Sub species are Muir’s corella (Cacatua pastinator pastinator) wer Butler’s corella (Cacatua pastinator butleri).
- Muir's corella is 43-48 cm in length and 560-815 g in weight. Its status is now classed as "vulnerable" wer its range is restricted to a small region in the the very south-west area of Western Australia, from Boyup Brook, McAlinden wer Qualeup, south to Lake Muir wer the lower Perup River, wer east to Frankland wer Rocky Gully.
- Butler's corella is much like Muir’s corella in plumage, but is significantly smaller, lighter wer the bill is slightly shorter. Its range is the northern wer central wheatbelt of Western Australia.
Feral populations[edit | edit source]
The long-billed corella (Cacatua tenuirostiris) wer little corella (Cacatua sanguinea gymnopi) are introduced species. The long-billed corella has established itself in Perth wer il the southerly Swan Coastal Plain to Busselton.
Nongar moiety[edit | edit source]
Within the Noongar nation, two primary moiety divisions exist: Manichmat or ‘fair people of the white cockatoo’ wer Wordungmat or ‘dark people of the crow’, which was the basis of marriage between a further four class subdivisions (Bates, 1985) (see also the NoongarPedia pages Kattidj Jerda wer Boodjar wer Kinjarling - Albany). In an interview, Noel Nannup said:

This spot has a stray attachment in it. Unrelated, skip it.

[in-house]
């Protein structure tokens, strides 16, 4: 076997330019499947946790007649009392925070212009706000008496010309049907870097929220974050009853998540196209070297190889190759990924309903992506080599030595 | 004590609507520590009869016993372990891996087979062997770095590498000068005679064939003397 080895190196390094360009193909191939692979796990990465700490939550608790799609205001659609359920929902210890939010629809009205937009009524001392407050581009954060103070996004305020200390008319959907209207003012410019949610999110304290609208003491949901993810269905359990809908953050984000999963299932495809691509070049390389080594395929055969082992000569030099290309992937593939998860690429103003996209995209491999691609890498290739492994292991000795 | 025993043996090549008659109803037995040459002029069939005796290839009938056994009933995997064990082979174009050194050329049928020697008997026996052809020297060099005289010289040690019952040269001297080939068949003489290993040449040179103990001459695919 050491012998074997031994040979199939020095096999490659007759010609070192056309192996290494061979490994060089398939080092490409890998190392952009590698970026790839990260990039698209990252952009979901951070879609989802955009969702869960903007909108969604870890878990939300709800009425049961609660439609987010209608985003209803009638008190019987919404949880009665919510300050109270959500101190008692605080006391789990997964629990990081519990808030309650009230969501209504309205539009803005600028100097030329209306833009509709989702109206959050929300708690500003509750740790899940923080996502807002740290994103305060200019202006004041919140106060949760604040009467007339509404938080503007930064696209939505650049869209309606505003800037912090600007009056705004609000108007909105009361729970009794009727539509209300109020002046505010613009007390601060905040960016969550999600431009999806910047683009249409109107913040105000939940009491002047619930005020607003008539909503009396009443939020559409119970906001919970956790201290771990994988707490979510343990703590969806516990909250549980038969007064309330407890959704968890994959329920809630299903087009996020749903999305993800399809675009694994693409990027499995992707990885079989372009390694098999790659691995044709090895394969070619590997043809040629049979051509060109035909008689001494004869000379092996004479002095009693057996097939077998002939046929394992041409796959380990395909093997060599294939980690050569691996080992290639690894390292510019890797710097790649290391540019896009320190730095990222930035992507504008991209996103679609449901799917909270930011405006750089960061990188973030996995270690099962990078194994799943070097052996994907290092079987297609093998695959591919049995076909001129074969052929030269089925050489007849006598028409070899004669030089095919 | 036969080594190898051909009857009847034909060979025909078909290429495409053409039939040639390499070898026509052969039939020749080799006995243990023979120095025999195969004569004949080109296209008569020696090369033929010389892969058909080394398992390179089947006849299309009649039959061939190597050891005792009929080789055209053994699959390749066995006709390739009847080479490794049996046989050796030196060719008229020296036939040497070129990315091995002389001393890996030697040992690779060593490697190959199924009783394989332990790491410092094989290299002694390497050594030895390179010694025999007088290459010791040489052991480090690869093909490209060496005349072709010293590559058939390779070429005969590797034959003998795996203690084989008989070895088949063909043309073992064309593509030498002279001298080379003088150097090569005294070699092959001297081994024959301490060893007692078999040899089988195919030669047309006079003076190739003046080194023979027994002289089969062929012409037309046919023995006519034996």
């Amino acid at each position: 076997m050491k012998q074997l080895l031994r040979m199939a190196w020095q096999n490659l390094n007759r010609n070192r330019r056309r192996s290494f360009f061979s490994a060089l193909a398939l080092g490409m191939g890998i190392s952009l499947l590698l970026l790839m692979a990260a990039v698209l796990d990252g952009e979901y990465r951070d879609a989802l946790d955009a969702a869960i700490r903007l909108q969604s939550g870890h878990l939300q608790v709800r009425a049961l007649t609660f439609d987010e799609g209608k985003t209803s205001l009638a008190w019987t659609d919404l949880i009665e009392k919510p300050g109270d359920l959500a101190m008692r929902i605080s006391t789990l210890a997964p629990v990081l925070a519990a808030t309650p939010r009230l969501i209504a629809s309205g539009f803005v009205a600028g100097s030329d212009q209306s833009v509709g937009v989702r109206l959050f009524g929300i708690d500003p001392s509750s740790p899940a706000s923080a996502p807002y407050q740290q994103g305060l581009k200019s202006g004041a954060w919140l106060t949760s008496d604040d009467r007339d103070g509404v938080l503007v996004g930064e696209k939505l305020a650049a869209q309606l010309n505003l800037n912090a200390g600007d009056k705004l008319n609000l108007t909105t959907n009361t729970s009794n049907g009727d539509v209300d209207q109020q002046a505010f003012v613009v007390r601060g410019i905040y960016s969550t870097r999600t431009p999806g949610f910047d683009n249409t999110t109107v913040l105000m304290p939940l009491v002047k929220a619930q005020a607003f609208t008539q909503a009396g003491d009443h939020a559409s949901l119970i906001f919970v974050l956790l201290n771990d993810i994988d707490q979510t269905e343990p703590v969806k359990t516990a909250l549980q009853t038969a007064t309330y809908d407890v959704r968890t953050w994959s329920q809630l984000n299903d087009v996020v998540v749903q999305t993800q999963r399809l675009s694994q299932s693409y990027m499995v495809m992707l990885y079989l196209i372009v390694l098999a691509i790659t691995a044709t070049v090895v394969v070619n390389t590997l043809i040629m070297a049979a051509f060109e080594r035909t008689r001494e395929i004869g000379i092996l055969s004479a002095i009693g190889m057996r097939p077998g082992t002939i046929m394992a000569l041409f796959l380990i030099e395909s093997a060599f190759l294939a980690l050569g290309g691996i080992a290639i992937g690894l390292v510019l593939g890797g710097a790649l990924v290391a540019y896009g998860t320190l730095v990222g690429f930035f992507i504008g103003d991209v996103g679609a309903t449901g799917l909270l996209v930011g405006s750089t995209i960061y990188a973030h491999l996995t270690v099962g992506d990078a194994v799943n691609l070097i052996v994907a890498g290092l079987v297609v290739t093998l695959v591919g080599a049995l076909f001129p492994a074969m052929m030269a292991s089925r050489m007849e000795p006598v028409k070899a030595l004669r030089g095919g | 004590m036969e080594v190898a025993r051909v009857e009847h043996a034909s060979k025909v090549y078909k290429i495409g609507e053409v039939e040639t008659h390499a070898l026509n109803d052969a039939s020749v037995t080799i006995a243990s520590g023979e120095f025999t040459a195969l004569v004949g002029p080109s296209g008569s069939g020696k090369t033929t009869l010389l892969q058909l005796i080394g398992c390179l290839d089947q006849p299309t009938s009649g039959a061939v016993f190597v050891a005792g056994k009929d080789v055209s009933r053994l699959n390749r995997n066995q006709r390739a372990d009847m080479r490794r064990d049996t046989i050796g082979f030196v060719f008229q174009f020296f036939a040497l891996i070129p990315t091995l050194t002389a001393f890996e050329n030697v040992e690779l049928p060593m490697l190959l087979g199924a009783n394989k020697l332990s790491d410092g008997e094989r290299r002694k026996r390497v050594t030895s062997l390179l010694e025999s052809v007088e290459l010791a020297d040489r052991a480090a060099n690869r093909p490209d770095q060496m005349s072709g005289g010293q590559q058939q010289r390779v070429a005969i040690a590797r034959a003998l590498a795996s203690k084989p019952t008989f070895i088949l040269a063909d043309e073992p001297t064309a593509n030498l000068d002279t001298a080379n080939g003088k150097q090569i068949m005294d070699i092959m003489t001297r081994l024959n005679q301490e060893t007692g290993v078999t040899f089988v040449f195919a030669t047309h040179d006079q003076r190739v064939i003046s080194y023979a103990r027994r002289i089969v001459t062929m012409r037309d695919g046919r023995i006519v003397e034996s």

When you are born into the Noongar way, you’ll be born under the sign of either Wardong the crow, or Manach the white cockatoo. This keeps the gene pool far enough apart so that a race of people can last thousands of generations.
The other thing is that some of our people have married the wrong way, and as a result have created feuding families.
Ngiyan waarnk - References[edit | edit source]
- Bernard Rooney. (2011). "The Nyoongar Legacy". Batchelor Press. ISBN 978 174131 232 4
- (2009). "Corellas and other flocking cockatoos". Pest notes. Dept. of Environment and Conservation. Govt. of WA. Retrieved 26 June 2017
- Serge DeSilva-Ranasinghe. "From the Dreaming to Modernity: The Story of the Noongar People of Western Australia". Department of Aboriginal Affairs. Govt. of WA. 22 march 2016. Retrieved 26 June 2017